Benedict, who first played for Sri Lanka played against England in 1969. Then followed the fully fledged Welsh team led by John Dawes, which team included some greats like, No 8. Mervyn Davies, fullback J.P.R. Williams.

According to Giles, Williams at present is an orthorpaedic surgeon.

All provincial coaches after successfully completing the course conducted by the Welshmen, will be awarded a Level I certificate.

The duo will also help the national pool along with national coach Nimal Leuke and the Under-21 Development squad too.

The itinerary:- W.P. (Colombo) June 10-13 - Longdon Place; Central - (Kandy) Nittawela June 16-19; this includes Wayamba too.

Sabaragamuwa Kelani Valley SC ground from June 14 -17. Ruhunu Province (Galle) - June 22 to 25 at St. Aloysius' College grounds.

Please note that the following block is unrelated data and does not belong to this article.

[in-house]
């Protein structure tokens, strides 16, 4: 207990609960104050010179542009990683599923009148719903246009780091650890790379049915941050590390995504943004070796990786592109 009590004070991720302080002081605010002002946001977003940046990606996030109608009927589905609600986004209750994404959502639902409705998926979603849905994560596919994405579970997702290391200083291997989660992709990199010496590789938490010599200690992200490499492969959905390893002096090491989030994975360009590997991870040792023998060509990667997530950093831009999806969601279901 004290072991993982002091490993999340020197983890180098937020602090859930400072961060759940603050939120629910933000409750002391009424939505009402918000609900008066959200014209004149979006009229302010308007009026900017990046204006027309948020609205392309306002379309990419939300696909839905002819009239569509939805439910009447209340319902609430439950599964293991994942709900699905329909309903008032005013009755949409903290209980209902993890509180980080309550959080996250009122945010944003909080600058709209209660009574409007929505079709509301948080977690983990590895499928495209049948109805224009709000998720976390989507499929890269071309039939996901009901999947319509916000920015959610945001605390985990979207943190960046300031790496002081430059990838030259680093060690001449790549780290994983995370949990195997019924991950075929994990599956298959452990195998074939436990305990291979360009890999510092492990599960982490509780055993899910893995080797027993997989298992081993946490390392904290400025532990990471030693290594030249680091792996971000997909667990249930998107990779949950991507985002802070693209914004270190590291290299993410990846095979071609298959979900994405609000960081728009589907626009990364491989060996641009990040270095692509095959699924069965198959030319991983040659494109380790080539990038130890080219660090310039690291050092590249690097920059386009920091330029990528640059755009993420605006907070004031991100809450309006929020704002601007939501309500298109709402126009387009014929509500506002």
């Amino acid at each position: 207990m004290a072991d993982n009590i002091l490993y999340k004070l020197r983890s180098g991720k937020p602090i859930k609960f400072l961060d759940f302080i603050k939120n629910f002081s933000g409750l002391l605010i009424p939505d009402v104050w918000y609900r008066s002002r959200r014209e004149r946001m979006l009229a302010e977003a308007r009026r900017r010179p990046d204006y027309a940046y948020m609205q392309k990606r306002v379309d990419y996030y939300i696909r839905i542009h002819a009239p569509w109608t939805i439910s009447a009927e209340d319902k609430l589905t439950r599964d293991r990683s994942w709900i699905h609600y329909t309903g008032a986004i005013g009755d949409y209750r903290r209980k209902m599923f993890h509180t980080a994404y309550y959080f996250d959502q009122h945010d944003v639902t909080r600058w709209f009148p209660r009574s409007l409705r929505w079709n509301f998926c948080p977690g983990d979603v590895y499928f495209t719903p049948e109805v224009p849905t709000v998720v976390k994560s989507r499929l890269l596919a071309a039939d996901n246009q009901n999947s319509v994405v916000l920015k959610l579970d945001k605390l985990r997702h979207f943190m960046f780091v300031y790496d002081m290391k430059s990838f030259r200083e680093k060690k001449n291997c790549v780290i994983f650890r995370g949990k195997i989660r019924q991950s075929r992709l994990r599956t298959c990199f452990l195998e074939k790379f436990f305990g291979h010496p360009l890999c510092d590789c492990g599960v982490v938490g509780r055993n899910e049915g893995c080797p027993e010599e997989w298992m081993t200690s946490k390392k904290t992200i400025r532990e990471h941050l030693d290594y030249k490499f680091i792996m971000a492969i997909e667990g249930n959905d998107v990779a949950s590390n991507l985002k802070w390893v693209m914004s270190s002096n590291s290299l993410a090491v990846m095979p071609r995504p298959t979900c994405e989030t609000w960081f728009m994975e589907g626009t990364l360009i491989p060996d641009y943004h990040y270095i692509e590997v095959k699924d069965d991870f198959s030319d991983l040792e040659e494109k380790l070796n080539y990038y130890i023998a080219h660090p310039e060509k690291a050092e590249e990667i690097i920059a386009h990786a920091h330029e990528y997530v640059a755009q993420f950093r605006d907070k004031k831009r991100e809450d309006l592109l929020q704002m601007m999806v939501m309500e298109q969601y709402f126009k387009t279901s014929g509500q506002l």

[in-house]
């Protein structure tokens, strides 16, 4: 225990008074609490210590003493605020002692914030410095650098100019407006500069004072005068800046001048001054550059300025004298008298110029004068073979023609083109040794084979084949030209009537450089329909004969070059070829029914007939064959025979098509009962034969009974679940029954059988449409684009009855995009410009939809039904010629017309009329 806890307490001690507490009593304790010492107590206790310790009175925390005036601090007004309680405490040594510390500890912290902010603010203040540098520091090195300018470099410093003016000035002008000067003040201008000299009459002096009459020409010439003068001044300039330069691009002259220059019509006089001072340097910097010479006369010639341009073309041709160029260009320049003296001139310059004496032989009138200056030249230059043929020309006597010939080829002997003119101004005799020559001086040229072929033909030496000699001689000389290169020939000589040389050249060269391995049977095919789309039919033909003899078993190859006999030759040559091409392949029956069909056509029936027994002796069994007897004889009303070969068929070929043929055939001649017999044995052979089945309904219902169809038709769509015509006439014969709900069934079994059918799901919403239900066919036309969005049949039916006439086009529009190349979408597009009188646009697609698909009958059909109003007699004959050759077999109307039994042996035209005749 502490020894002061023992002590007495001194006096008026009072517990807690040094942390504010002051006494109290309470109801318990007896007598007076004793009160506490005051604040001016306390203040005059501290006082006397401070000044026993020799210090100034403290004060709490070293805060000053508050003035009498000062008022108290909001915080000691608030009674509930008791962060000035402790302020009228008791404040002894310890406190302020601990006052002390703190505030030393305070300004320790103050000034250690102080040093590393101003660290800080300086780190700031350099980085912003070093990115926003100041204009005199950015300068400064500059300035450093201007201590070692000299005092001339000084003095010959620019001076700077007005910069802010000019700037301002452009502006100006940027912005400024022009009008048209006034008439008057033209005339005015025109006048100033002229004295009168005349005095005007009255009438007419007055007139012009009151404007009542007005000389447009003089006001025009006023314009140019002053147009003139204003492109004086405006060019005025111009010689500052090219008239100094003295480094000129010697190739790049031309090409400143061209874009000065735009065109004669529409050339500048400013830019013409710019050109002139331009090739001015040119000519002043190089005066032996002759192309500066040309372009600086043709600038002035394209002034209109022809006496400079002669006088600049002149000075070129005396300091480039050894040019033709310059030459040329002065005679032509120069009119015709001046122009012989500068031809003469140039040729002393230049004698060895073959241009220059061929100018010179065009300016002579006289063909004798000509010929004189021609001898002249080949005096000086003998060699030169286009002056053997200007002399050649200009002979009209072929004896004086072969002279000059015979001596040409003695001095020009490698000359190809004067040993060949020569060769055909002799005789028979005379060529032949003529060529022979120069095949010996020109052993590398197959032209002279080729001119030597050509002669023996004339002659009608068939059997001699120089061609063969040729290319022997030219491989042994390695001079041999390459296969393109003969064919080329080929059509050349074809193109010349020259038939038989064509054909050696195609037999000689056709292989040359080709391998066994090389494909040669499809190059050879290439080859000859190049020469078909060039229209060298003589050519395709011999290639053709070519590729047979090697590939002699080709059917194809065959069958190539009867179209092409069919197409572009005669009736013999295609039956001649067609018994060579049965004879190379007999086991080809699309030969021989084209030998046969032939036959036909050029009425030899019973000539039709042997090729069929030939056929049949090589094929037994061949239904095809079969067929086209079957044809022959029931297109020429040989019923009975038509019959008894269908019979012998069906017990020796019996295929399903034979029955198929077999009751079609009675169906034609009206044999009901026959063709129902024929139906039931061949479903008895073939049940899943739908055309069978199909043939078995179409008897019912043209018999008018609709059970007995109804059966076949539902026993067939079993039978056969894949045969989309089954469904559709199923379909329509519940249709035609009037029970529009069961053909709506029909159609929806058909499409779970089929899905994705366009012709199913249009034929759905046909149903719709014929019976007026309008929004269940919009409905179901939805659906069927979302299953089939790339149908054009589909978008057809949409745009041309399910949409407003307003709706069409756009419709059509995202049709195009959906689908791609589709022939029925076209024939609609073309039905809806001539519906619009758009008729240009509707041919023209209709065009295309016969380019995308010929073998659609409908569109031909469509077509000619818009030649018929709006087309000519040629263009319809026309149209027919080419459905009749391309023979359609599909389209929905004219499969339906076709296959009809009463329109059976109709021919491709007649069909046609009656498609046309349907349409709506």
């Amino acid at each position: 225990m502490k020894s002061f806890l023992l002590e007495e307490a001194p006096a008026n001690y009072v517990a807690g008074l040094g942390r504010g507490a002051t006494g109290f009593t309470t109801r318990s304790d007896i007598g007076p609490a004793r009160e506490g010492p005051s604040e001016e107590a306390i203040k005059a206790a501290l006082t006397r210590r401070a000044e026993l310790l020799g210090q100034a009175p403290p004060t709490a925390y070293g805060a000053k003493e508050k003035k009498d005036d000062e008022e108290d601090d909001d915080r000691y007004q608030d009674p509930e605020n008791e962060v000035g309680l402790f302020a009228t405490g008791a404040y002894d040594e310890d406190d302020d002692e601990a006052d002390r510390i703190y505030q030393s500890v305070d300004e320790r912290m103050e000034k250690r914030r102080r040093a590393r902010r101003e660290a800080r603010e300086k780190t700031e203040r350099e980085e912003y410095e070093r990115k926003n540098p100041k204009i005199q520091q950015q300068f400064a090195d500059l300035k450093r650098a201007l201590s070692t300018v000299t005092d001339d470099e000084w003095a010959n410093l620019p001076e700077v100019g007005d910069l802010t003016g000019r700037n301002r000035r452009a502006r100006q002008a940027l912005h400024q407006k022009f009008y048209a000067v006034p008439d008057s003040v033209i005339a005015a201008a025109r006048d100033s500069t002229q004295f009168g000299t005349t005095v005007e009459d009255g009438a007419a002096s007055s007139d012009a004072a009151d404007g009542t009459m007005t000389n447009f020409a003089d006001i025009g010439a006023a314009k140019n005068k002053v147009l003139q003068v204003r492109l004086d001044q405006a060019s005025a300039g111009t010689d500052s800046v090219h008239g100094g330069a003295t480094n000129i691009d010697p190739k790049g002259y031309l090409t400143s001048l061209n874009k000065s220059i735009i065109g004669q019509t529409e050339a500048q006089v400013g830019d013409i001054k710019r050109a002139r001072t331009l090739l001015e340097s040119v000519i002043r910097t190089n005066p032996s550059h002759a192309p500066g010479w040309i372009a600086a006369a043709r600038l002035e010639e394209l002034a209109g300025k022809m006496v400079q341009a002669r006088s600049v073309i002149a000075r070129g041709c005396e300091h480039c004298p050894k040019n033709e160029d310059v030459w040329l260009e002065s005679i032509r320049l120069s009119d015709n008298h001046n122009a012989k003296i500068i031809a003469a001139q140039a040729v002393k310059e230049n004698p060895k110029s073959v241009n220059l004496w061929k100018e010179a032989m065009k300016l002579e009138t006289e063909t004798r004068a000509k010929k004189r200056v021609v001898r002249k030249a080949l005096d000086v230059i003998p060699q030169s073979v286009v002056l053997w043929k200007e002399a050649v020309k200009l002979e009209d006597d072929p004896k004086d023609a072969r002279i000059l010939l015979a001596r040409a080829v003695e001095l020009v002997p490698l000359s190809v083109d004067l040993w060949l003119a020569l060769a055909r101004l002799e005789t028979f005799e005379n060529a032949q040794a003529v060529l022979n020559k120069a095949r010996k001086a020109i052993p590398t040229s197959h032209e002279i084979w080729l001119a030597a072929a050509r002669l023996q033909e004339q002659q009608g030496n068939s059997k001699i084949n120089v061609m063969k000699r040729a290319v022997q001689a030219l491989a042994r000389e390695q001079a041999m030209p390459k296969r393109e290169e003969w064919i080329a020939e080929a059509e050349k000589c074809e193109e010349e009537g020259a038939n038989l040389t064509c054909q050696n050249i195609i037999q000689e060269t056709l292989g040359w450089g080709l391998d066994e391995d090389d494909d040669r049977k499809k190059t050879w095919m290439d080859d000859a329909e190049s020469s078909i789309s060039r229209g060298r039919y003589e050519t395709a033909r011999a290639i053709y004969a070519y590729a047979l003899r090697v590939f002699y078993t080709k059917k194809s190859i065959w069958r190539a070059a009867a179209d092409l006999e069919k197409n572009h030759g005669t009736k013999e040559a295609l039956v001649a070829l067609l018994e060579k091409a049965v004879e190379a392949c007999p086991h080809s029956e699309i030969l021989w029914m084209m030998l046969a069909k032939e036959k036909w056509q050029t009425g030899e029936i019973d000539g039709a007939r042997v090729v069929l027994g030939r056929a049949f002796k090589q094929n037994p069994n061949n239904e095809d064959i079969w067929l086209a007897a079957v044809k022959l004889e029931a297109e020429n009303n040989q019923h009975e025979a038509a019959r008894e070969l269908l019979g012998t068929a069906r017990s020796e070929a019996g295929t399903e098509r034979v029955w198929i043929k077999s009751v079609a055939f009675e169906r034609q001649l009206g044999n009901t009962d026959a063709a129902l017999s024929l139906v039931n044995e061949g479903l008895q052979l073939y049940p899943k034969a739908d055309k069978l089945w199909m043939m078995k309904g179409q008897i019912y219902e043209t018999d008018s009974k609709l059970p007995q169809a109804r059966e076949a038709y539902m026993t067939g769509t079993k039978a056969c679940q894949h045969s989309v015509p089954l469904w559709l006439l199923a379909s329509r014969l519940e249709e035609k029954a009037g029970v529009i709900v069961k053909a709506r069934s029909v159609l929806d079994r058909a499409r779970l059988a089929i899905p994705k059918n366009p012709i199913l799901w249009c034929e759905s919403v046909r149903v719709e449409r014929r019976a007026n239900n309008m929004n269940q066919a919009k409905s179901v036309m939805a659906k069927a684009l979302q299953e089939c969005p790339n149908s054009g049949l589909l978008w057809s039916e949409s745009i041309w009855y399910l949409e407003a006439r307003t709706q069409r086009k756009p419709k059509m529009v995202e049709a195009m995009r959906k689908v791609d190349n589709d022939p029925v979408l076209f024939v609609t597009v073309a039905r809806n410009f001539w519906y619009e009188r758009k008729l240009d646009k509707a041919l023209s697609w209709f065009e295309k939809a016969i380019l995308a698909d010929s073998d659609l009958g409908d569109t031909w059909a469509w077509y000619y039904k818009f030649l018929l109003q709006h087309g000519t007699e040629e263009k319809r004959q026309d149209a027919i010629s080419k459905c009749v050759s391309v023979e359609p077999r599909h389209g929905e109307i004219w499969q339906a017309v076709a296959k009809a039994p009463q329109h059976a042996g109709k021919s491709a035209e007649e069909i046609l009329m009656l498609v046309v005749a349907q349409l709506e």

The others who attended the meeting:- Iqbal Hassan, Arjun Dharmadasa, Nimal Leuke, Basil Rodrigo, Amaradasa, N.J. Mudannayake and B.K. Ramachandra.

A silly rule that would affect 'fair play'

In any tournament, the four teams who performed best in the initial stages should be there for the semi-finals. But unfortunately,it is not likely to happen in the World Cup because of a strange and silly rule.

In group A, South Africa has the best record, with 4 wins out of 5, and collecting 8 points. India and Zimbabwe both have 6 points each, but since India's new run rate is very high, they are better than Zimbabwe. So Zimbabwe is a poor third behind SA and India. But who has carried the highest number of points to the Super 6 stage? Not SA, not India, but Zimbabwe. Now, isn't that strange?